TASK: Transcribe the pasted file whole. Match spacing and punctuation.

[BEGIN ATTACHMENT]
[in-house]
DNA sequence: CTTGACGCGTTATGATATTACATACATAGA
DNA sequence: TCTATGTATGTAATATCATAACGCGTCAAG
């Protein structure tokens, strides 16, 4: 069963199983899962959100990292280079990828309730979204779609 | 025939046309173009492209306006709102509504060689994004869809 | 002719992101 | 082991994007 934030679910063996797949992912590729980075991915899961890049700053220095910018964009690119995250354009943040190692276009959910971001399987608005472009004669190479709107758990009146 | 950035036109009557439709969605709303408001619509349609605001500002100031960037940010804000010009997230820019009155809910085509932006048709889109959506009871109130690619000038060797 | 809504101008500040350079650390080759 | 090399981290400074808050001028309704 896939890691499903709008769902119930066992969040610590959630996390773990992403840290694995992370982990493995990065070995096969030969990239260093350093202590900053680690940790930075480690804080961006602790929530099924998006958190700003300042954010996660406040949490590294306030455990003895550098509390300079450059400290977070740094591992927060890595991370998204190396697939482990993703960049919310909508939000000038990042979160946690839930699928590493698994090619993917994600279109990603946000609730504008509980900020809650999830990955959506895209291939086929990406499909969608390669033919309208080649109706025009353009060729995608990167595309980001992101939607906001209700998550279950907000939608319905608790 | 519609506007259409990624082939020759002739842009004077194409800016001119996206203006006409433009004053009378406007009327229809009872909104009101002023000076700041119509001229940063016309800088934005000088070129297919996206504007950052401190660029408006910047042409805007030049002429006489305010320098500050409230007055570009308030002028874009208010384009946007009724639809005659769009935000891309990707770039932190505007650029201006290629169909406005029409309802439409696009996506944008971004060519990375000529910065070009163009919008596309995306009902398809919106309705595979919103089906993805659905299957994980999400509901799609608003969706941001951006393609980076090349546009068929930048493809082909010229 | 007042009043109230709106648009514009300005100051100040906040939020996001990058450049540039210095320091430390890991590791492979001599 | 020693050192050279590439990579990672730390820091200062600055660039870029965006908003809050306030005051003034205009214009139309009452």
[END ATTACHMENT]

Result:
[in-house]
DNA sequence: CTTGACGCGTTATGATATTACATACATAGA
DNA sequence: TCTATGTATGTAATATCATAACGCGTCAAG
């Protein structure tokens, strides 16, 4: 069963199983899962959100990292280079990828309730979204779609 | 025939046309173009492209306006709102509504060689994004869809 | 002719992101 | 082991994007 934030679910063996797949992912590729980075991915899961890049700053220095910018964009690119995250354009943040190692276009959910971001399987608005472009004669190479709107758990009146 | 950035036109009557439709969605709303408001619509349609605001500002100031960037940010804000010009997230820019009155809910085509932006048709889109959506009871109130690619000038060797 | 809504101008500040350079650390080759 | 090399981290400074808050001028309704 896939890691499903709008769902119930066992969040610590959630996390773990992403840290694995992370982990493995990065070995096969030969990239260093350093202590900053680690940790930075480690804080961006602790929530099924998006958190700003300042954010996660406040949490590294306030455990003895550098509390300079450059400290977070740094591992927060890595991370998204190396697939482990993703960049919310909508939000000038990042979160946690839930699928590493698994090619993917994600279109990603946000609730504008509980900020809650999830990955959506895209291939086929990406499909969608390669033919309208080649109706025009353009060729995608990167595309980001992101939607906001209700998550279950907000939608319905608790 | 519609506007259409990624082939020759002739842009004077194409800016001119996206203006006409433009004053009378406007009327229809009872909104009101002023000076700041119509001229940063016309800088934005000088070129297919996206504007950052401190660029408006910047042409805007030049002429006489305010320098500050409230007055570009308030002028874009208010384009946007009724639809005659769009935000891309990707770039932190505007650029201006290629169909406005029409309802439409696009996506944008971004060519990375000529910065070009163009919008596309995306009902398809919106309705595979919103089906993805659905299957994980999400509901799609608003969706941001951006393609980076090349546009068929930048493809082909010229 | 007042009043109230709106648009514009300005100051100040906040939020996001990058450049540039210095320091430390890991590791492979001599 | 020693050192050279590439990579990672730390820091200062600055660039870029965006908003809050306030005051003034205009214009139309009452």